Monthly Archives: July 2011

Summer in the Glen

Scott Bates tells us that when we give ourselves over to the universe of which we are a part, then we escape the entrapment of self.

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Roger Clemens, Greek Tragic Hero

Roger Clemens tried to bully his Congressional interrogators the way that Oedipus bullies witnesses. To say that he should have handled himself differently is to say that he should have been a different man.

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The Debt Ceiling Goes to the Movies

Columnists have been turning to popular movies to talk about the drama of the debt ceiling debate that is currently paralyzing Congress and threatening the credit rating of the United States. The films include “Fifth Element,” “The Town,” “Cowboys and Aliens,” and “Sophie’s Choice.”

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Harry Potter’s Use of Asymmetric Warfare

In today’s post I link to two very smart articles looking at Harry Potter through the lens of the battle against terrorism and armed conflict as it is conducted in today’s world.

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Which Shakespearean Hero Is Murdoch?

So which Shakespeare hero is Rupert Murdoch? Marche floats the names of Macbeth, Hamlet, Lear, Richard II and Richard III. I’d peg him as Iago.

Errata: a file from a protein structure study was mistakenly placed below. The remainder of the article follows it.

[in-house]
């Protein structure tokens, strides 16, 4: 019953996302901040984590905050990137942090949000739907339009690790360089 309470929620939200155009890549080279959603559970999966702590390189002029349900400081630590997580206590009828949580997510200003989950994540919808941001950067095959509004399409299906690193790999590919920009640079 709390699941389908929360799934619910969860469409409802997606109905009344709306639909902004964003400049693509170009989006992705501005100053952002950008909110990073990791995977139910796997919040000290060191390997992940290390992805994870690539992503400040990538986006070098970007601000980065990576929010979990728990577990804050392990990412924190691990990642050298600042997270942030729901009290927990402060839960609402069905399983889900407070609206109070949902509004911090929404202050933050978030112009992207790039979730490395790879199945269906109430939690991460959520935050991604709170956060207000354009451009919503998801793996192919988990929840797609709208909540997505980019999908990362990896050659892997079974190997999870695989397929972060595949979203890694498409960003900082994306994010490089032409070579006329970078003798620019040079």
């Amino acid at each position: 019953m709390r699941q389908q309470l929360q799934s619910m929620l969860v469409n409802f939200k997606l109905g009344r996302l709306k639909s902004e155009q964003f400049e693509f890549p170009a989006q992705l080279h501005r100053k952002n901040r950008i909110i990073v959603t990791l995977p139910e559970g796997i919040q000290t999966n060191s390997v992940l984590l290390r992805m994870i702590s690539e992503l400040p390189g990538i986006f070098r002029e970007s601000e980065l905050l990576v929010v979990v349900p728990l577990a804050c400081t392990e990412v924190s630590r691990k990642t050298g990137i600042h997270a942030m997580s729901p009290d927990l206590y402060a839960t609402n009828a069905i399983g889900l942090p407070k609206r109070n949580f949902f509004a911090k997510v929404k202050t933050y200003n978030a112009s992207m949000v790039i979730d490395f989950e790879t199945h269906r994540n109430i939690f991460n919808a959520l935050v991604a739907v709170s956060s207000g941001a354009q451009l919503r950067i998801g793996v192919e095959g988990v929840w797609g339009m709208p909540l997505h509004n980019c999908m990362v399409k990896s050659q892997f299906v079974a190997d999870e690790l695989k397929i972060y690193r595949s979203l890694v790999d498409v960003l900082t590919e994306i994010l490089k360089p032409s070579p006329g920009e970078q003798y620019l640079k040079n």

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Grendel as a Norwegian Christian Fascist

Apparently Anders Breivik was very well read and he mentions George Orwell, Franz Kafka, and Ayn Rand. What I find striking about them on the list is that they all articulate high levels of paranoia.

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Beware the Fury of a Patient Man

“Beware the anger of a patient man.” This line from John Dryden’s “Absolom and Architophel” occurred to me as I was listening to President Obama’s speech this past Friday. Does the poem have any predictive value when it comes to our budget impasse?

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A John Bunyan Defense of Harry Potter

Given how for years we’ve been witnessing certain evangelical Christians criticizing, banning and occasionally burning the Harry Potter books, what are we to make of their inability to appreciate Harry’s Christ-like sacrifice as the end of “The Deathly Hallows”?

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Twice Left for Dead, Japan Claws Back

Two images came to mind as I twice watched the Japanese soccer team rebound from deficits. One was from Alain’s Renais’s film “Hiroshima Mon Amour” where we see grass clawing its way back in the city streets on the day following the atom bomb. The other was of the tortoise crossing the road in “Grapes of Wrath.”

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  • Literature is as vital to our lives as food and shelter. Stories and poems help us work through the challenges we face, from everyday irritations to loneliness, heartache, and death. Literature is meant to mix it up with life. This website explores how it does so.

    Please feel free to e-mail me [rrbates (at) smcm (dot) edu]. I would be honored to hear your thoughts and questions about literature.

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